Graduated from Iowa State University with a degree in Journalism and Mass Communications in 1977 after serving nearly six years in the U.S. Air Force. Doug's career in commercial farm broadcasting beganduring his last two years at ISU after interning with the University owned state-wide public radio station (WOI). He created original programming at radio stations in Spencer, Fort Dodge, Iowa and Omaha, Nebraska before taking over as the Iowa State University Extension Director of Radio and Market News in 1990. Doug also produced news interviews and Internet audio reports. He retired from Iowa State in February 2010. Doug was active in ACE (then Ag Communicators in Education) during his Extension career and won several national awards for agricultural coverage. He and his wife Dianne and have a one daughter, Inger. Email Doug Cooper
Mark grew up with farming in his blood. His father and uncle farmed together during Mark's childhood and both of his grandfathers farmed. Mark studied radio broadcasting at Brown College in Mendota Heights, MN with his first job being an overnight shift on a country station. Mark has worn many hats in his broadcast career including Farm Director and Program Director. He's done sports play by play, assisted for several years in the news department, hosted a morning show and in 2006 became a full time farm broadcaster. In November 2012 Mark was recognized for his farm market reporting at the National Association of Farm Broadcasters Convention in Kansas City by placing Second nationally in the NAFB Marketcast category. Mark and his wife Melissa have a little boy, Gavin, who can't seem to get enough of his toy tractors and Little People Farm Set. Email Mark Dorenkamp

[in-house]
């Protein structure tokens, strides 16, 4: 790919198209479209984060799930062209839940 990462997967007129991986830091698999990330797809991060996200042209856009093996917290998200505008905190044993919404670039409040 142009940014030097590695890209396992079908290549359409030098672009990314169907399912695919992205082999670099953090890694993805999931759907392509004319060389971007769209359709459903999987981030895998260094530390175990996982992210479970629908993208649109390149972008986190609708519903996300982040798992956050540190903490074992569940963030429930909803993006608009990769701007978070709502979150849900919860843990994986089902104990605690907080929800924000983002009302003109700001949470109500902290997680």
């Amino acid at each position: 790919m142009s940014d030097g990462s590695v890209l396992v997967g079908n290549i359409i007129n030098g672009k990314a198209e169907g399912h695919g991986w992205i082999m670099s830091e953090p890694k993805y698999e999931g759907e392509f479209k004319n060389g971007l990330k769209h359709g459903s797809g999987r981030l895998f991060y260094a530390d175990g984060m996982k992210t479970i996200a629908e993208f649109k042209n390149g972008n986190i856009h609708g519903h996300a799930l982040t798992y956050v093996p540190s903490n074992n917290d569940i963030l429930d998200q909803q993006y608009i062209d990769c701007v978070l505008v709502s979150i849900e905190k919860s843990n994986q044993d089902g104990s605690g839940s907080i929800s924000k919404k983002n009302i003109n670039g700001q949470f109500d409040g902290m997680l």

With a degree in Agricultural Production from the University of Florida, Patrick Cavanaugh farmed table grapes in Casa Grande Arizona for three years. Shifting gears in 1985, he embarked on his career in agricultural journalism as an editor in Fresno, writing feature stories for several crop specific magazines. In 1994, Patrick launched Pacific Nut Producer magazine, which covers the tree nut industry in the West, including almonds, walnuts, pistachios, hazelnuts, macadamias, and pecans. The magazine is highly respected and widely circulated. In 1996, he launched Vegetables West Magazine, which covers the vast vegetable industry in California. Since 2011, Patrick has been a daily radio broadcaster for many radio stations in California and Arizona. He has also been involved in agricultural TV broadcasting and web video reporting. Patrick began broadcasting on AgLife in Jan. 2014. Patrick and his wife Laurie Greene live in Clovis, Calif. They collaborate on California Ag Today, a daily blog. They also love going for walks with their beloved Golden Retriever. Together, they have seven children. Email Patrick Cavanaugh